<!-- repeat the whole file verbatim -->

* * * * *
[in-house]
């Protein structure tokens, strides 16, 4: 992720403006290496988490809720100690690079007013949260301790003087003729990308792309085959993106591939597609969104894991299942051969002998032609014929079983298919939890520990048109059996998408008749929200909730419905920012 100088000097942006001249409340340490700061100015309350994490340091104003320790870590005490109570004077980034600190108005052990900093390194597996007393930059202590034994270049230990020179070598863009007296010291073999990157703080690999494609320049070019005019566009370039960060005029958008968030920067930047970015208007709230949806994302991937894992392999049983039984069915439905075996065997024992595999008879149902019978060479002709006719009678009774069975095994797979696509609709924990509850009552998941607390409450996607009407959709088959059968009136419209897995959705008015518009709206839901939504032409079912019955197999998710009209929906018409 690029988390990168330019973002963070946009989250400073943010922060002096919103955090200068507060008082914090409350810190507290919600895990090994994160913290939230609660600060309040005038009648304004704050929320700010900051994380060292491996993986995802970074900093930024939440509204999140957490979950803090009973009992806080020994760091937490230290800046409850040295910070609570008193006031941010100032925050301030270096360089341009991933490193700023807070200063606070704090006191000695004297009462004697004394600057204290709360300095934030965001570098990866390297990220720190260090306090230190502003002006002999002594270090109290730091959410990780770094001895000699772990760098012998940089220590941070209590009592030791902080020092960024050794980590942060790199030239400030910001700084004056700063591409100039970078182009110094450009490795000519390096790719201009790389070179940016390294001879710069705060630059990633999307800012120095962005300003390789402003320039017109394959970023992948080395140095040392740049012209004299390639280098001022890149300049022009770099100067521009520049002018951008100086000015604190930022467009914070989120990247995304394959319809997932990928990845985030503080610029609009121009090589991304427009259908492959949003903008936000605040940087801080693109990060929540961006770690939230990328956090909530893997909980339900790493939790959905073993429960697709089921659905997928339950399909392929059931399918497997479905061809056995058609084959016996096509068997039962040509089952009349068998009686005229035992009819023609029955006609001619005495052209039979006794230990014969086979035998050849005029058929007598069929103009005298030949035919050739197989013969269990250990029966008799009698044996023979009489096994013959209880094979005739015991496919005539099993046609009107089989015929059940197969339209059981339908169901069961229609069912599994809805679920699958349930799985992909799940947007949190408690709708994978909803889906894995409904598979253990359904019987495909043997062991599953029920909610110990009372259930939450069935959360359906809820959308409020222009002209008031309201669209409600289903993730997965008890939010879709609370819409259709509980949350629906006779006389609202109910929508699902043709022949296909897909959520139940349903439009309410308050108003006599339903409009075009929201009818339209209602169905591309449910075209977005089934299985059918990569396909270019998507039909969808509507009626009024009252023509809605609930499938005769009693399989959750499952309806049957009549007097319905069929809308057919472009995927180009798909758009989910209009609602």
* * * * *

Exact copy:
[in-house]
């Protein structure tokens, strides 16, 4: 992720403006290496988490809720100690690079007013949260301790003087003729990308792309085959993106591939597609969104894991299942051969002998032609014929079983298919939890520990048109059996998408008749929200909730419905920012 100088000097942006001249409340340490700061100015309350994490340091104003320790870590005490109570004077980034600190108005052990900093390194597996007393930059202590034994270049230990020179070598863009007296010291073999990157703080690999494609320049070019005019566009370039960060005029958008968030920067930047970015208007709230949806994302991937894992392999049983039984069915439905075996065997024992595999008879149902019978060479002709006719009678009774069975095994797979696509609709924990509850009552998941607390409450996607009407959709088959059968009136419209897995959705008015518009709206839901939504032409079912019955197999998710009209929906018409 690029988390990168330019973002963070946009989250400073943010922060002096919103955090200068507060008082914090409350810190507290919600895990090994994160913290939230609660600060309040005038009648304004704050929320700010900051994380060292491996993986995802970074900093930024939440509204999140957490979950803090009973009992806080020994760091937490230290800046409850040295910070609570008193006031941010100032925050301030270096360089341009991933490193700023807070200063606070704090006191000695004297009462004697004394600057204290709360300095934030965001570098990866390297990220720190260090306090230190502003002006002999002594270090109290730091959410990780770094001895000699772990760098012998940089220590941070209590009592030791902080020092960024050794980590942060790199030239400030910001700084004056700063591409100039970078182009110094450009490795000519390096790719201009790389070179940016390294001879710069705060630059990633999307800012120095962005300003390789402003320039017109394959970023992948080395140095040392740049012209004299390639280098001022890149300049022009770099100067521009520049002018951008100086000015604190930022467009914070989120990247995304394959319809997932990928990845985030503080610029609009121009090589991304427009259908492959949003903008936000605040940087801080693109990060929540961006770690939230990328956090909530893997909980339900790493939790959905073993429960697709089921659905997928339950399909392929059931399918497997479905061809056995058609084959016996096509068997039962040509089952009349068998009686005229035992009819023609029955006609001619005495052209039979006794230990014969086979035998050849005029058929007598069929103009005298030949035919050739197989013969269990250990029966008799009698044996023979009489096994013959209880094979005739015991496919005539099993046609009107089989015929059940197969339209059981339908169901069961229609069912599994809805679920699958349930799985992909799940947007949190408690709708994978909803889906894995409904598979253990359904019987495909043997062991599953029920909610110990009372259930939450069935959360359906809820959308409020222009002209008031309201669209409600289903993730997965008890939010879709609370819409259709509980949350629906006779006389609202109910929508699902043709022949296909897909959520139940349903439009309410308050108003006599339903409009075009929201009818339209209602169905591309449910075209977005089934299985059918990569396909270019998507039909969808509507009626009024009252023509809605609930499938005769009693399989959750499952309806049957009549007097319905069929809308057919472009995927180009798909758009989910209009609602």